Disneyland Caves To Pressure, Bends Rules For Muslim Employee

This is an update on this story.

Work candidates are advised of dress codes and expectations, but Disneyland has been forced to cave into demands by a woman who suddenly decided she wants to wear a headscarf to work. A bonnet or another position wouldn't do. CAIR, an organization with links to terrorists, had to get involved like they always do. You can bet that, despite being told what the position entailed when she took the job, this woman will still sue with CAIR's help and look for a lofty settlement!

From the Los Angeles Times:
Disneyland has agreed to allow a company intern to wear her religious headscarf at work, according to a Muslim rights group that intervened after the woman was told she would have to work in the stockroom.

The Chicago woman was hired as a vacation planner after a phone interview. When she arrived in California for her internship orientation, she was asked by Disney representatives why she had not mentioned her hijab, according to the Council on American-Islamic Relations.

The woman was told she would have to take a position with less guest interaction, working in the stockroom until a "customized uniform" could be made, according to the group.

She was told that making the customized uniform would take about five months, approximately the length of her entire internship, according to CAIR.

The group intervened, and after a week Disney agreed to accommodate the woman in her original position as a vacation planner, it said.
Disney representatives could not be reached for comment Monday morning. CAIR is urging the company to implement a corporate-wide policy that protects its employees' right to wear religious attire.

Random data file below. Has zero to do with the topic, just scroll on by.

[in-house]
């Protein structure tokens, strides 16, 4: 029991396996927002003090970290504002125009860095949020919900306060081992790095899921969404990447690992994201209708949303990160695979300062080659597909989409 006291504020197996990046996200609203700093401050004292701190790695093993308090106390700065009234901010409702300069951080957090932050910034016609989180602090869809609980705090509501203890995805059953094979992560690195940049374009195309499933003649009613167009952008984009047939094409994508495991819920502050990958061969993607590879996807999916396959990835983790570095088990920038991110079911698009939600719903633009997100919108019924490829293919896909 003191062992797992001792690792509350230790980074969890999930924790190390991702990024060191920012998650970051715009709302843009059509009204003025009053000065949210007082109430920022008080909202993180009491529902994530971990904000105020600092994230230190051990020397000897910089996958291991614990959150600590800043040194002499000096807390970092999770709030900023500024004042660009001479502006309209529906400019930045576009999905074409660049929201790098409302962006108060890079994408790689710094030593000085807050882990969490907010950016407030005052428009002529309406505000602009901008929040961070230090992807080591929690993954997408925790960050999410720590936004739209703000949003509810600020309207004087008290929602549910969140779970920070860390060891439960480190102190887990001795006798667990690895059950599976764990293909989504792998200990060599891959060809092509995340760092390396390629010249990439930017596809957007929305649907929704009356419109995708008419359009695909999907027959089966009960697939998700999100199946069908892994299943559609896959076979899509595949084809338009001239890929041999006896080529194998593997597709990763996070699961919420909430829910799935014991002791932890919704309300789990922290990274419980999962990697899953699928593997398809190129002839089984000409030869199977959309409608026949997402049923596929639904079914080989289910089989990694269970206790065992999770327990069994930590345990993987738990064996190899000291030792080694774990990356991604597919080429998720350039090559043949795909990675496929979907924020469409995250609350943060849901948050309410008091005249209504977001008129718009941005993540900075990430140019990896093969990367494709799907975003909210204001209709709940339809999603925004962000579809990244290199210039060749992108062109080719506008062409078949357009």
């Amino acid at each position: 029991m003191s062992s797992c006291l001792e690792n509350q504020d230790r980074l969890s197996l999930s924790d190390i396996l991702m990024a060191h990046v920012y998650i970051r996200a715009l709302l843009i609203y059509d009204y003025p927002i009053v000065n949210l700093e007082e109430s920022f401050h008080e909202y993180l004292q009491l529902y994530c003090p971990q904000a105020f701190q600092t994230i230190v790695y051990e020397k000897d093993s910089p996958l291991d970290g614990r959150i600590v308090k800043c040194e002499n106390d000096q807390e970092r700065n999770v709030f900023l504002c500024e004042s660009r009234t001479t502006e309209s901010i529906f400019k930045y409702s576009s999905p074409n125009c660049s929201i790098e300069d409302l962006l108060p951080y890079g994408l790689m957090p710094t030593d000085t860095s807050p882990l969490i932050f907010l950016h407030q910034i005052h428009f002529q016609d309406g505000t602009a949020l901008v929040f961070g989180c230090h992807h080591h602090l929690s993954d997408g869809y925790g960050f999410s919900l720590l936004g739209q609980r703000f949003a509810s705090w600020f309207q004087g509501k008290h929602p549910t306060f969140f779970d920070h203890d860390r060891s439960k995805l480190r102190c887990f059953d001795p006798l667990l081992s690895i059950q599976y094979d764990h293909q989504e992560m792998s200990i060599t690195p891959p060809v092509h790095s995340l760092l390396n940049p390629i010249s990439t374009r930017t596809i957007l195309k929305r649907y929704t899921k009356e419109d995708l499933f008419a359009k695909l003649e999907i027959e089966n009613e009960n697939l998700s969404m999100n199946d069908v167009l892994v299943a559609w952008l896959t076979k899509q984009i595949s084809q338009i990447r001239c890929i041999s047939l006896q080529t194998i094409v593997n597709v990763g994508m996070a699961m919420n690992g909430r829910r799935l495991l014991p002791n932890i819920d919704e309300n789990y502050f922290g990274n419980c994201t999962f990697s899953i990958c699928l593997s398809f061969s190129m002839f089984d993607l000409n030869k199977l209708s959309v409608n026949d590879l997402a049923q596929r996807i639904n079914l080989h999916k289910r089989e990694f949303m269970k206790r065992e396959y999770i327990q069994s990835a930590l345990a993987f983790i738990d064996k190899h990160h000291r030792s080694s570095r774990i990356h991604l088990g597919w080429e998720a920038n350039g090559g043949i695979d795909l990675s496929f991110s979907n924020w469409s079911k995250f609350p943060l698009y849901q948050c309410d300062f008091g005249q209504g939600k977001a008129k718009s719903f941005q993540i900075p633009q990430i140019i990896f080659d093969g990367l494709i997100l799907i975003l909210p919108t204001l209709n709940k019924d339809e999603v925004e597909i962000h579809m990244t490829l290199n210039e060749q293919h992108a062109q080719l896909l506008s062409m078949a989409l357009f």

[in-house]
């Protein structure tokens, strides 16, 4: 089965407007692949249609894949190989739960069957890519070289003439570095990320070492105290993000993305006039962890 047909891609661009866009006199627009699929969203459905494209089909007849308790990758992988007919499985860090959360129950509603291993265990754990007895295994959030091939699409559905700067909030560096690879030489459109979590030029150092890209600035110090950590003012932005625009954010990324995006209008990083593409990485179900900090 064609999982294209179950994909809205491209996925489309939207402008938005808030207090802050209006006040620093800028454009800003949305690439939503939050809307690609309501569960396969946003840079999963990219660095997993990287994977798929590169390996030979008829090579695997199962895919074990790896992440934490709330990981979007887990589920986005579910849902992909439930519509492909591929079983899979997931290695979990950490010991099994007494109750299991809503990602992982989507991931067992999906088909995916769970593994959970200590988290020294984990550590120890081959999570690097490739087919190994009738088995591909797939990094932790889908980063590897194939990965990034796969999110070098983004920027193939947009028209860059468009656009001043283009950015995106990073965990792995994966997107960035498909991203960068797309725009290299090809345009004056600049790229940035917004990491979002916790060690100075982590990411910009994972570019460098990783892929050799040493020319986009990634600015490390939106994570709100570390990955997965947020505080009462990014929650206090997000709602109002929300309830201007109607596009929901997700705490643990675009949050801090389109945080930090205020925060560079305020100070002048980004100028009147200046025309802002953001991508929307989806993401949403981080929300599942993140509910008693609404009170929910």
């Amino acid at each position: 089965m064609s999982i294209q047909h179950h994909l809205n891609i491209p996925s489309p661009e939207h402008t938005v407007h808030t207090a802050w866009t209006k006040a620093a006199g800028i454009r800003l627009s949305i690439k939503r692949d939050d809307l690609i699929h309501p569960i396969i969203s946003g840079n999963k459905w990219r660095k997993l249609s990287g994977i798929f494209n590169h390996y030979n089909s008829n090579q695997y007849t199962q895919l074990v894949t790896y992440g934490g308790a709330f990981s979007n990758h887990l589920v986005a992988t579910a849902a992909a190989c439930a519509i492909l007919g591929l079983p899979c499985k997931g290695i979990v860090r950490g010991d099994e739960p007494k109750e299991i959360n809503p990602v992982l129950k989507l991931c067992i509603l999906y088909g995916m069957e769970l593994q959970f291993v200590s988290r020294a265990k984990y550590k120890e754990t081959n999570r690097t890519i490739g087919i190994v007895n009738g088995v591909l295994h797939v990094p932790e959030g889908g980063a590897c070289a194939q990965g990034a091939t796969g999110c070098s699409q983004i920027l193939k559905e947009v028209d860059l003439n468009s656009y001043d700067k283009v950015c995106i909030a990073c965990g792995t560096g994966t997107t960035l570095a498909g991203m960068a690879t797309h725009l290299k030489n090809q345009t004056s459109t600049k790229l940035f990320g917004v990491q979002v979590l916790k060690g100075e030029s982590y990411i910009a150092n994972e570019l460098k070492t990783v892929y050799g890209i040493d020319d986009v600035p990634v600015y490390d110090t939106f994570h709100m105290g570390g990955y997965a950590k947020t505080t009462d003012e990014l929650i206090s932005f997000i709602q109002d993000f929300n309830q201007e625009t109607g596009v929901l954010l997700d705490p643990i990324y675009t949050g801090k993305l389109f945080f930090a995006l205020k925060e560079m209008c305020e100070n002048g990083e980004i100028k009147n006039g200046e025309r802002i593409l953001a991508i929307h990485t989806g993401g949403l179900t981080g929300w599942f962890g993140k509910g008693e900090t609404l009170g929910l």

[Updated at 11:13 a.m.: Suzi Brown, a spokeswoman for Disneyland Resort, said the employee would be allowed to wear a fitted blue head scarf with a beret-style hat worn over it.

Vacation planners are costumed employees, whose outfits include an optional baseball-style cap. Unlike other employees, the worker in question will not have the option to take off her hat while wearing her head scarf, Brown said. Vacation planners sell tickets in a box office.

"Walt Disney Parks and Resorts has a long history of accommodating a variety of religious requests from cast members of all faiths with more than 200 accommodations made over the last three years," Brown said. “And this instance was no different."]

The organization has received other complaints over the years from Muslim women who said they have been denied "front-stage jobs" with Disney because of their hijabs.

A Muslim woman who works as a hostess at a Disney-owned restaurant filed a discrimination complaint earlier this year, saying she has repeatedly been sent home without pay for refusing to remove her headscarf at work.

Imane Boudlal, a hostess at Storyteller's Cafe in Disney's Grand Californian Hotel and Spa, said she was told she would have to remove her hijab or take a job working out of public view.

That case is ongoing, according to CAIR.

[Updated at 7:32 p.m. Disney officials said they in the process of accomodating the intern's religious requirement and had already come up with a design when CAIR became involved in the case.]

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